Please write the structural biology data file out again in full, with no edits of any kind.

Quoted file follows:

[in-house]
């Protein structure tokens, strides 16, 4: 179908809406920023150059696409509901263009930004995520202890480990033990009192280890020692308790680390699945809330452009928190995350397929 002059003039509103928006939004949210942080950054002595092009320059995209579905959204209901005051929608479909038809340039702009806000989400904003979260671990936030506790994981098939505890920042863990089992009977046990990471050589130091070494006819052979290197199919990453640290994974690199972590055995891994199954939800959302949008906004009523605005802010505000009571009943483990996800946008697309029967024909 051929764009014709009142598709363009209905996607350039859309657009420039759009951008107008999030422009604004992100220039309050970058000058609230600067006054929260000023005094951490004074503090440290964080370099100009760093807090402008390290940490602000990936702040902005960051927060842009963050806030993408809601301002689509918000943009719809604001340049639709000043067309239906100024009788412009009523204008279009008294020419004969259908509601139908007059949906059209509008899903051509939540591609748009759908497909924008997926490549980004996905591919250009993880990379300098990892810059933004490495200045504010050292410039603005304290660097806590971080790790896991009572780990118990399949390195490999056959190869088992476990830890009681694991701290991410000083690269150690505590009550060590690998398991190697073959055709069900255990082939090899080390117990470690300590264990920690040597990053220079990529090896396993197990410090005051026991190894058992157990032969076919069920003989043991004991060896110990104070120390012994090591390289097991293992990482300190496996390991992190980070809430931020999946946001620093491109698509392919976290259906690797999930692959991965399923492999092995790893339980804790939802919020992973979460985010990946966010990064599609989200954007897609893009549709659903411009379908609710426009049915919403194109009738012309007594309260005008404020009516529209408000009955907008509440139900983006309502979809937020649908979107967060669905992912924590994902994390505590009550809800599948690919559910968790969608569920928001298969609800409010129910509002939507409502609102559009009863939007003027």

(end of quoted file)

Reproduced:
[in-house]
């Protein structure tokens, strides 16, 4: 179908809406920023150059696409509901263009930004995520202890480990033990009192280890020692308790680390699945809330452009928190995350397929 002059003039509103928006939004949210942080950054002595092009320059995209579905959204209901005051929608479909038809340039702009806000989400904003979260671990936030506790994981098939505890920042863990089992009977046990990471050589130091070494006819052979290197199919990453640290994974690199972590055995891994199954939800959302949008906004009523605005802010505000009571009943483990996800946008697309029967024909 051929764009014709009142598709363009209905996607350039859309657009420039759009951008107008999030422009604004992100220039309050970058000058609230600067006054929260000023005094951490004074503090440290964080370099100009760093807090402008390290940490602000990936702040902005960051927060842009963050806030993408809601301002689509918000943009719809604001340049639709000043067309239906100024009788412009009523204008279009008294020419004969259908509601139908007059949906059209509008899903051509939540591609748009759908497909924008997926490549980004996905591919250009993880990379300098990892810059933004490495200045504010050292410039603005304290660097806590971080790790896991009572780990118990399949390195490999056959190869088992476990830890009681694991701290991410000083690269150690505590009550060590690998398991190697073959055709069900255990082939090899080390117990470690300590264990920690040597990053220079990529090896396993197990410090005051026991190894058992157990032969076919069920003989043991004991060896110990104070120390012994090591390289097991293992990482300190496996390991992190980070809430931020999946946001620093491109698509392919976290259906690797999930692959991965399923492999092995790893339980804790939802919020992973979460985010990946966010990064599609989200954007897609893009549709659903411009379908609710426009049915919403194109009738012309007594309260005008404020009516529209408000009955907008509440139900983006309502979809937020649908979107967060669905992912924590994902994390505590009550809800599948690919559910968790969608569920928001298969609800409010129910509002939507409502609102559009009863939007003027």